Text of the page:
XTM’s Dreamliner Merino Sleepsack is made of all Aussie merino wool. So Jon took it to the chilliest place in NSW – Kosciuszko National Park.
‘The world’s best sleeping bag liner’ and ‘100% Luxury’…
Some bold claims from Aussie company XTM about their Dreamliner Sleepsack. I thought I’d give it a run for its money on a winter expedition into Kosciuszko National Park.
Being an adventure junky can be conflicting at times. In order to get our regular nature fix, and stay safe and comfortable while doing it, we need to purchase gear. I hate purchasing new gear without putting some serious thought into what I’m buying and where it’s coming from. For me it’s important to find companies who are ideally local, stoked on adventure, make quality gear, and are sustainably and ethically focused.
Enter XTM. An Aussie company who are not only stoked on the mountains, but also boast being 100% carbon neutral, prioritise recycled or sustainable materials wherever possible, and have initiated a program to provide jackets to people who are homeless. Oh yeah, their gear must be pretty decent too – they supply the Australia Winter Olympic team with all their gloves.
So, with a winter camping trip looming, I was well chuffed to discover I’d be testing XTM’s Dreamliner Sleepsack – a merino sleeping bag liner supposedly capable of adding 7℃ of warmth to your sleeping bag.
On the drive up to Kozzie for our winter camping trip, I suddenly thought that maybe this liner was a bit heavy duty for this particular test scenario. The forecast low was about 2℃, with a little wind coming off the snowy slopes to add to the chill.
I’ve got a pretty decent goose down sleeping bag (rated at -2 for comfort), and I usually chuck a very thin silk liner in (more to help keep the bag clean than for added warmth). So I wondered if I’d be cooking that night with an extra 7° of warmth?
The simple answer is no. I was sooooo toasty warm and comfy. Let me state at this point that this was clearly not a highly scientific test… I’ve no idea what the actual temperature was that night (it was cold), or what the wind chill equated to (pretty bloody cold), or even exactly how many degrees of warmth the Dreamliner added. But hey, I was warm and comfortable winter camping in Kosciuszko National Park – that’s a win.
I think the merino wool is a clear winner for material choice here. The breathability of this wonder wool really helps regulate temperature, and I think that’s why I didn’t just overheat.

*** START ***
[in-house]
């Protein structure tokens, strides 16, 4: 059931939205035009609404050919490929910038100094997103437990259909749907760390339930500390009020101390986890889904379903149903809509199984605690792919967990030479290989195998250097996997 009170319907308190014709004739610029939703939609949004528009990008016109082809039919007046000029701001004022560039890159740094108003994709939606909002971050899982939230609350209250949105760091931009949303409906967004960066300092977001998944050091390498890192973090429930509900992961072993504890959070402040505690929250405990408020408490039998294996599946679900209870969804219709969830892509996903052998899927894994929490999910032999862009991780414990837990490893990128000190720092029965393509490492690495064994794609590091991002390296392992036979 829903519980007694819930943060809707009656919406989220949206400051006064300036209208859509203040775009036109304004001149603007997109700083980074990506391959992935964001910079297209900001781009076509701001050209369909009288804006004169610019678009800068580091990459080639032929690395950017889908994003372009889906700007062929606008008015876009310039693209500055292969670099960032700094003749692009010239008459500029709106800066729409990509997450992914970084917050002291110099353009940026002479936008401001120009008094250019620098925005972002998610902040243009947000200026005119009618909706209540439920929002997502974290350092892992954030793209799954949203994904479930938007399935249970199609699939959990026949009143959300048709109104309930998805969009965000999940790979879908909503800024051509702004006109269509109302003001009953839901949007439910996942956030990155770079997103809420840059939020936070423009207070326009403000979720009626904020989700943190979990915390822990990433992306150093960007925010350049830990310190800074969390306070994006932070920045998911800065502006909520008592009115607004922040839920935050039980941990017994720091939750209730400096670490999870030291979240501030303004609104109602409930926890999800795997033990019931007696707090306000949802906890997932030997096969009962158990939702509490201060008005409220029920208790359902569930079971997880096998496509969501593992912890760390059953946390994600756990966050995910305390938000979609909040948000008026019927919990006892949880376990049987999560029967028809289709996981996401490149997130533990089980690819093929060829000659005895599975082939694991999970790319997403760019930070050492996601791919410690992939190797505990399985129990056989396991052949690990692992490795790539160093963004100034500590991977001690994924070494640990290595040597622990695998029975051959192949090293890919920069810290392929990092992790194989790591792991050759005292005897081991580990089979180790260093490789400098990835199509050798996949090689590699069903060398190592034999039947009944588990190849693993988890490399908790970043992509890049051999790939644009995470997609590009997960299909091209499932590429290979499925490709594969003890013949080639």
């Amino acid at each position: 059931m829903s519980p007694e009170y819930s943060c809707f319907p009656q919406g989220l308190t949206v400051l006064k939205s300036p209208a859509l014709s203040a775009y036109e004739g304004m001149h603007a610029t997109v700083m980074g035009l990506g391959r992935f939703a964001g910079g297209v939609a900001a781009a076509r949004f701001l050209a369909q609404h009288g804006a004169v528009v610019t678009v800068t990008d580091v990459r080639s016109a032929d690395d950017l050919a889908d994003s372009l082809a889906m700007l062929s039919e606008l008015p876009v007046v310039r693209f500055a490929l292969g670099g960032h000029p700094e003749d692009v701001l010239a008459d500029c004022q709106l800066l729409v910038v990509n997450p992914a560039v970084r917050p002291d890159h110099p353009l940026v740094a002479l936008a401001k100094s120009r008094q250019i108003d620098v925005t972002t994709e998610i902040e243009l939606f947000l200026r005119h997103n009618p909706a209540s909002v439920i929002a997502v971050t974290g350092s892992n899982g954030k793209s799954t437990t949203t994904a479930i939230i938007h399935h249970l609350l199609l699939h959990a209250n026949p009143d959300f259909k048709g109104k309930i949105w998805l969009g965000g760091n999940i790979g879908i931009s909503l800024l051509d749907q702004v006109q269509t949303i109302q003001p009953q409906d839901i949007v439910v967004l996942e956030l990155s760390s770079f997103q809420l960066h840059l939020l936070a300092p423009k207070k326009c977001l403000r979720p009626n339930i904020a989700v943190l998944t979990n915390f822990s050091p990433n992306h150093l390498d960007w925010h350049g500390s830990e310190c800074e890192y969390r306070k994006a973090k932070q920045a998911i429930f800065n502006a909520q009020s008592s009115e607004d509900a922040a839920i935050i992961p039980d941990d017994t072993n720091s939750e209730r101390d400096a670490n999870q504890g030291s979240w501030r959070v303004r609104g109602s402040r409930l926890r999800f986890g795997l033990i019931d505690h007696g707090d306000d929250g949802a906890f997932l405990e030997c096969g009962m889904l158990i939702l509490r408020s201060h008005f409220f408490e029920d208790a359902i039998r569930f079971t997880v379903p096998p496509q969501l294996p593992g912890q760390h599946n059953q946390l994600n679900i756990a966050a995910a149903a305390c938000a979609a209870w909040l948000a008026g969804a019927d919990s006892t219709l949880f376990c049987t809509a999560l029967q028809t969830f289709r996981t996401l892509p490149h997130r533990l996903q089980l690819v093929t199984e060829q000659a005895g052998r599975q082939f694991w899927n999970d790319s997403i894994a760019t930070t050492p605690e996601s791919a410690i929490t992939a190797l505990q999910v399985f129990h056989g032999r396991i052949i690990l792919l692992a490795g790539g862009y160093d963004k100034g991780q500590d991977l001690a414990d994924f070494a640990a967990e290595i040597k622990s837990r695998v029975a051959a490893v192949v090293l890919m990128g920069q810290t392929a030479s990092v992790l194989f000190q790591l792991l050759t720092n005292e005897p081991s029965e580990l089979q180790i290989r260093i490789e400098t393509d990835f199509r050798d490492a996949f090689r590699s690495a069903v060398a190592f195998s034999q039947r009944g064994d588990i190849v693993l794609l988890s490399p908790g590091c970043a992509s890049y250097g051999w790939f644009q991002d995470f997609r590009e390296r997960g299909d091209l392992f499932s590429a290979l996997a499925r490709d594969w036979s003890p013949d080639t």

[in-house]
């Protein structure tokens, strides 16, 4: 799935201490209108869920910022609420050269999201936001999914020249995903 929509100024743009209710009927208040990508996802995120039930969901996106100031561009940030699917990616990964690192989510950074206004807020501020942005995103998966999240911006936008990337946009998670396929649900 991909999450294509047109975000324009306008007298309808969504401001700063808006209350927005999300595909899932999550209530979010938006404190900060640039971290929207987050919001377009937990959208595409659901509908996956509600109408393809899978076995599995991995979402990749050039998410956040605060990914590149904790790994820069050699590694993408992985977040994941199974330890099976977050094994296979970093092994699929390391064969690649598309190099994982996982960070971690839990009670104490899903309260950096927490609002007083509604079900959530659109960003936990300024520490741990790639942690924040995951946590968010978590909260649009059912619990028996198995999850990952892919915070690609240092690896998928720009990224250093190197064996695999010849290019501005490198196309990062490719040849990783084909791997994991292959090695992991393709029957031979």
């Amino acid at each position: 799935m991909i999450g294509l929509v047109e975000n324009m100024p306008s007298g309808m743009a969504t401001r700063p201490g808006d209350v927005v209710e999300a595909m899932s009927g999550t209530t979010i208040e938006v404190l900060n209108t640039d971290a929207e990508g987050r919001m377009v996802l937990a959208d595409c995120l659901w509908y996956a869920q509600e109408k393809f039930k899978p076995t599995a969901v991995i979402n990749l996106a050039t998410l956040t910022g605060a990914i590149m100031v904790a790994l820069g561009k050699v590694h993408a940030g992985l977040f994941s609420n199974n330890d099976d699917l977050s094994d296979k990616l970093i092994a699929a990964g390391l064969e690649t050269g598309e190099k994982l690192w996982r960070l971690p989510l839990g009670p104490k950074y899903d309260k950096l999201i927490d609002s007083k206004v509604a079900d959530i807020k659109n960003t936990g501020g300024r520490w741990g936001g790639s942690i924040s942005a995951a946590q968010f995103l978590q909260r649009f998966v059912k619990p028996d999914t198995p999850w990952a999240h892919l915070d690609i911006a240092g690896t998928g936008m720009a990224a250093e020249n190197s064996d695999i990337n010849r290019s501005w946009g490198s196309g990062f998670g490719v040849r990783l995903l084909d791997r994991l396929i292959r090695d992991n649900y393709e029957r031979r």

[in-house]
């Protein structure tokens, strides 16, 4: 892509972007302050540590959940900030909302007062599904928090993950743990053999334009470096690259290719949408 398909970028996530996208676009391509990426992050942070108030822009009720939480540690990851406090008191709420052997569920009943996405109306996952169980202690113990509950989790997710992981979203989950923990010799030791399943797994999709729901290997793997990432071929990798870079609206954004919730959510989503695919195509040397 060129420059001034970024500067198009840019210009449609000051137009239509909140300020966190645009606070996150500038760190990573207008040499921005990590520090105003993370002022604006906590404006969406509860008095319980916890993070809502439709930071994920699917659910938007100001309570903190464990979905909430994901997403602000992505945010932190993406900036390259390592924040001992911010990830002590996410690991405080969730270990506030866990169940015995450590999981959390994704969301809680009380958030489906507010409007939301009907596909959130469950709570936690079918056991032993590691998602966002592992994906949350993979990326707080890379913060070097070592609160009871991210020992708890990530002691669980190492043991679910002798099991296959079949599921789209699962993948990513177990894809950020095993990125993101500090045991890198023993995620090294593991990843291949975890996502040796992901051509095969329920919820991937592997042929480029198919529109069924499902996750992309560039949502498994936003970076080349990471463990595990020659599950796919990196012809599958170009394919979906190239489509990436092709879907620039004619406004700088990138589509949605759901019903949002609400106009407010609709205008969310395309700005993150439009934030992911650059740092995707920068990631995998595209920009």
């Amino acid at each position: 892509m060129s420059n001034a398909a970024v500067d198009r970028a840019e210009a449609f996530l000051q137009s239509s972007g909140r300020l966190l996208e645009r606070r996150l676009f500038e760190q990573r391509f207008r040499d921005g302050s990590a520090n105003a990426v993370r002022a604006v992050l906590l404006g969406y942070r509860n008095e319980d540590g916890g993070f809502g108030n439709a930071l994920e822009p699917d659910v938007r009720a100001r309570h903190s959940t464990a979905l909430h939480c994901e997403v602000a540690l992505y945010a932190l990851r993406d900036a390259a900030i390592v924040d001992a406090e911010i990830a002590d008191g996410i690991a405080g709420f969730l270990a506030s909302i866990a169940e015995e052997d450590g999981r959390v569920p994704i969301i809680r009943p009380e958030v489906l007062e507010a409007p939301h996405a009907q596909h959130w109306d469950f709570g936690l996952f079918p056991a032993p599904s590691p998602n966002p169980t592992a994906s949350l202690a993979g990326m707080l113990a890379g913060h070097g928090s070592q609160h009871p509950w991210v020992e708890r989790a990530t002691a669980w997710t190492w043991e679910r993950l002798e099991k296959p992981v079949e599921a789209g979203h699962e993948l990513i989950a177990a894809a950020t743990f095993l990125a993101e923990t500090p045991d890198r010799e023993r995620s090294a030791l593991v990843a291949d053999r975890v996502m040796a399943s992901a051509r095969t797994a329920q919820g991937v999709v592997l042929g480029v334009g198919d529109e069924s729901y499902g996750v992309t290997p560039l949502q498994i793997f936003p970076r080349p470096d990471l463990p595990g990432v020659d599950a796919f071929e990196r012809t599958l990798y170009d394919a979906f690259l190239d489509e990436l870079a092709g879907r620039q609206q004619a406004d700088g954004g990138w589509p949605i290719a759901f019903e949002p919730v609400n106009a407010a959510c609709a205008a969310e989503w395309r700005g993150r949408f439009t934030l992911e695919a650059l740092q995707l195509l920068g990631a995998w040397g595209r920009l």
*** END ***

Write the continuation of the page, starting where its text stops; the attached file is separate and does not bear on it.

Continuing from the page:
The other obvious benefits we all know and love about merino are that it’s odour resistant, flame resistant, still helps you retain warmth when wet, and is also quick drying. Oh and it’s a sustainable and renewable 100% Australian product. Boom.
The only thing I had to get used to was putting the liner back into its stuff sack. Wool’s compressible, but I’m used to stuffing down garments into bags which compress down quite easily. The liner just took a little more effort to get back into the baggie than I was used to.
Size and Weight
When I first got hold of the XTM Dreamliner, I thought, wow this thing is pretty big. Keep in mind my frame of reference is my lightweight silk liner, which is less than half the size and weighs only 150g.
The Dreamlier is designed for a completely different scenario, and provides a LOT more warmth than my other liner. It weighs in at 475g, and packs down to around 22cm long and 11cm diameter (plus it’s still squishy so will pack into a tighter space too).
The simple fact is if you’re camping in colder climates, you’ll always need heavier weight gear to keep warm, so the resulting package is actually not bad at all in return for the extra warmth it provides.
Now, if you already own a lightweight sleeping bag – one that’s rated to around 5℃ for comfort – then the Dreamliner becomes a very economical addition to your kit. It gives you a lot of flexibility – you could probably range from using just the Dreamliner as a simple sleeping sheet on hotter nights, all the way down to -2℃ degrees when combined with your existing bag. I haven’t tested this specifically, and it’s worth keeping in mind that 7℃ could be a bit optimistic, but it’s pretty neat!
Let’s face it – all this talk of temperatures, size and weight is no good if the liner isn’t comfortable. I mean, you have to sleep in it right? I’m happy to report that you can rest easy – literally.
This liner is snuggly and soft, and the odour resistant properties of the merino will ensure that a few strenuous days of adventuring won’t have you holding your nose as you crawl into bed at night.
The liner is also mummy shaped, which I found integrated with my mummy shaped bag nicely. It’s 1.8m long, so for shorter folk like myself, I could literally pull it up over my head if it got really frosty.
As I lay there feeling warm and fuzzy in my luxurious merino liner, I couldn’t help but feel even more warm and fuzzy about the fact that this is a product I’d be happy to buy, as it fits all my sustainable and ethical values for new gear.
The XTM Dreamliner Merino Sleepsack does exactly what it says on the tin. (Just kidding, it doesn’t come in a tin). It adds warmth to your bag, with all the added benefits of being 100% Australian Merino wool.
With an RRP of $149.99, it’s not the cheapest liner around. But as described, it could make a very affordable upgrade to your existing bag, saving you the cost of a new winter bag.
Jon was given this XTM sleepsack for testing and was allowed to keep it afterwards. He was allowed to say whatever the heck he liked about it in this review.